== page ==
Professor George Thurber, in speaking of the dissemination of seeds, finds
other agencies therefor than winds, birds, quadrupeds, etc., such as we
have already named. For instance, he claims that rivers, ocean currents,
mountain torrents, and even wars, contribute largely towards their
dispersion and dissemination throughout different parts of the earth. All
this may be true to a limited extent; but none of these enumerated
agencies will account for more than a very few of the many
well-authenticated facts we have given, and many others that might be
given, if our limits permitted. Among the instances where wars have had,
or are claimed to have had, an important agency in the distribution of
seeds throughout an invaded country, he mentions the fact that "after our
late civil war, a little leguminous plant (_Lespedeza striata_) sprang
up all over the southern states," and adds, "that it was not known how it
came, or where from, but its native country is Japan." In some parts of
the South it is known as "Japan clover," and is highly valued as a forage
plant. But the war had nothing more to do with the appearance of this
plant "all over the southern states," than the changes of the moon, or the
phenomenal man therein. The plant had been noticed in certain localities
in the South before the war, but the circumstance of its very general
appearance throughout a large area of that section of country, was not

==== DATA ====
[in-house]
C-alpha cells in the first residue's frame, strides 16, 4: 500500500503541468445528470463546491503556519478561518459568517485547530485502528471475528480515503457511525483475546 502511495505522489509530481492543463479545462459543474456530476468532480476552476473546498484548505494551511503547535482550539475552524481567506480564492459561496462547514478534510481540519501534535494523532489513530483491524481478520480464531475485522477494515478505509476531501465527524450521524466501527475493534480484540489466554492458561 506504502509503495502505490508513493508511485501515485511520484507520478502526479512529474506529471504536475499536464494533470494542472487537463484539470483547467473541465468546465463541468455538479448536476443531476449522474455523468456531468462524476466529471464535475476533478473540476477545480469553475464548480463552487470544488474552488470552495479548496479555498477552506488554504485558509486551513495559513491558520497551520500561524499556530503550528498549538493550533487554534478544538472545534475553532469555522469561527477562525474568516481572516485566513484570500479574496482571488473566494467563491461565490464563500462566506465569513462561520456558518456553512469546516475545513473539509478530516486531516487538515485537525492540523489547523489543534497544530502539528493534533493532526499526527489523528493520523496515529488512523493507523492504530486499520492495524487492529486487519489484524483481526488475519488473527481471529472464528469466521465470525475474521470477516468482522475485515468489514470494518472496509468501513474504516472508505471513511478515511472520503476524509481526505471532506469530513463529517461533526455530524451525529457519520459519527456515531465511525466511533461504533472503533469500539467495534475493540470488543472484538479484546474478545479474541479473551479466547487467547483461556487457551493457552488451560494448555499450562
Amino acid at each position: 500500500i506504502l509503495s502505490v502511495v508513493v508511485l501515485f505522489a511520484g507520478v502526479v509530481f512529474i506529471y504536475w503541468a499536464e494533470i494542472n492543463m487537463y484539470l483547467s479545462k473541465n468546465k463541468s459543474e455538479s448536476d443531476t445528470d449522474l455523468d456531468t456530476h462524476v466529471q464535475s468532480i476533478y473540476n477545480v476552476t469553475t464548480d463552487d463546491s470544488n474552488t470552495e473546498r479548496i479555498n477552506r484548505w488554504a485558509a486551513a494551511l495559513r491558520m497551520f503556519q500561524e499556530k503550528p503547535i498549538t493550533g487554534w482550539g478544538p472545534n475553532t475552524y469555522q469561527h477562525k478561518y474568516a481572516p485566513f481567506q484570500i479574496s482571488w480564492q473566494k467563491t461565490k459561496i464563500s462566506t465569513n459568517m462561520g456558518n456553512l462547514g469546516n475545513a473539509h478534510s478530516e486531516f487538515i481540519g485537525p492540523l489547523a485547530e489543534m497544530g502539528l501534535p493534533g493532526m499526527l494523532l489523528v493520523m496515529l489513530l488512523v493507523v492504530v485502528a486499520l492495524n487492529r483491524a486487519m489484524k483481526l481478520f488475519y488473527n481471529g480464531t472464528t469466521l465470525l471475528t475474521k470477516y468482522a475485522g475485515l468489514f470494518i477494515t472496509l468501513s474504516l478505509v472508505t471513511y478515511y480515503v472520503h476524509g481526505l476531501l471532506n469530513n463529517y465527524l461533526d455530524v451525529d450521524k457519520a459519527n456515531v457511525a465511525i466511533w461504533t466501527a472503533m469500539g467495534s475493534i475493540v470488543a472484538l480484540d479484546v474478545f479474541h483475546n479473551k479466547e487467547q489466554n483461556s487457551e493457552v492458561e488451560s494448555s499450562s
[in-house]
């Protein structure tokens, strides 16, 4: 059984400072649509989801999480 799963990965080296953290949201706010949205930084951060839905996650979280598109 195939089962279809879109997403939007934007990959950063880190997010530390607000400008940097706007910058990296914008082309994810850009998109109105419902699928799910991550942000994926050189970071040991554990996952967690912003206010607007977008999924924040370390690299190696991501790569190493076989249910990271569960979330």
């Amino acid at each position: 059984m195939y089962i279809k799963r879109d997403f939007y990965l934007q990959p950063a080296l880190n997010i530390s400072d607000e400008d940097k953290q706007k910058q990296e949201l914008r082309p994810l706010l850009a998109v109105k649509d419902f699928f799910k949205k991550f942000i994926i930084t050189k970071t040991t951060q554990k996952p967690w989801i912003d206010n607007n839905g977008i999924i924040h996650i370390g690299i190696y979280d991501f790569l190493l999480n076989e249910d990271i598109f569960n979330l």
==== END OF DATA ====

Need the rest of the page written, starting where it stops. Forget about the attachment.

particularly noticed until the confederate troops began to move from one
southern state to another, when, finding it a valuable forage plant, they
naturally enough regarded it as a providential dispensation, especially in
those sections where other forage plants and nutritious gramma were not
abundant. But this plant would have made its appearance just the same had
the war never been thought of as a possible remedy for aggressive
legislation, however real or imaginary it may have been.

It can be easily accounted for, however, on the theory we have
suggested--that of the germinal principle of life implanted in the earth,
as the Bible genesis indubitably indicates. The plant in question has long
been a native of Japan, which lies in the same warm temperate zone as the
southern states. The same general hygrometric and thermometric conditions
prevail throughout the two countries or sections of country. These, added
to the necessary telluric conditions, give the required moisture, heat,
and soil-constituents for the development of the Japan clover in the
South, the same as it was originally developed in its native country. And
it is just as much native to the South now, as it was hundreds or
thousand's of years ago to Japan. It did not come from seeds scattered by
war, or any other imaginable agency of man, but from the indestructible,
vital units or germs implanted in the earth itself. Had the plant appeared
in any one locality, or even in half a dozen separate localities, in the
South, it might possibly have been accounted for on the theory of
Professor Thurber. But its simultaneous appearance over "all the southern
states," as he puts it, absolutely negatives any such theory. Neither
winds, river or ocean currents, casual mountain torrents, birds,
quadrupeds, war, or even man himself, could have effected this sudden and
wide distribution of the plant in question. It came as did all other
plant-life, in the first instance, from geographical conditions--those
favoring the development of primordial germs--just as the different
organic infusions, experimentally prepared by the physiologist, produce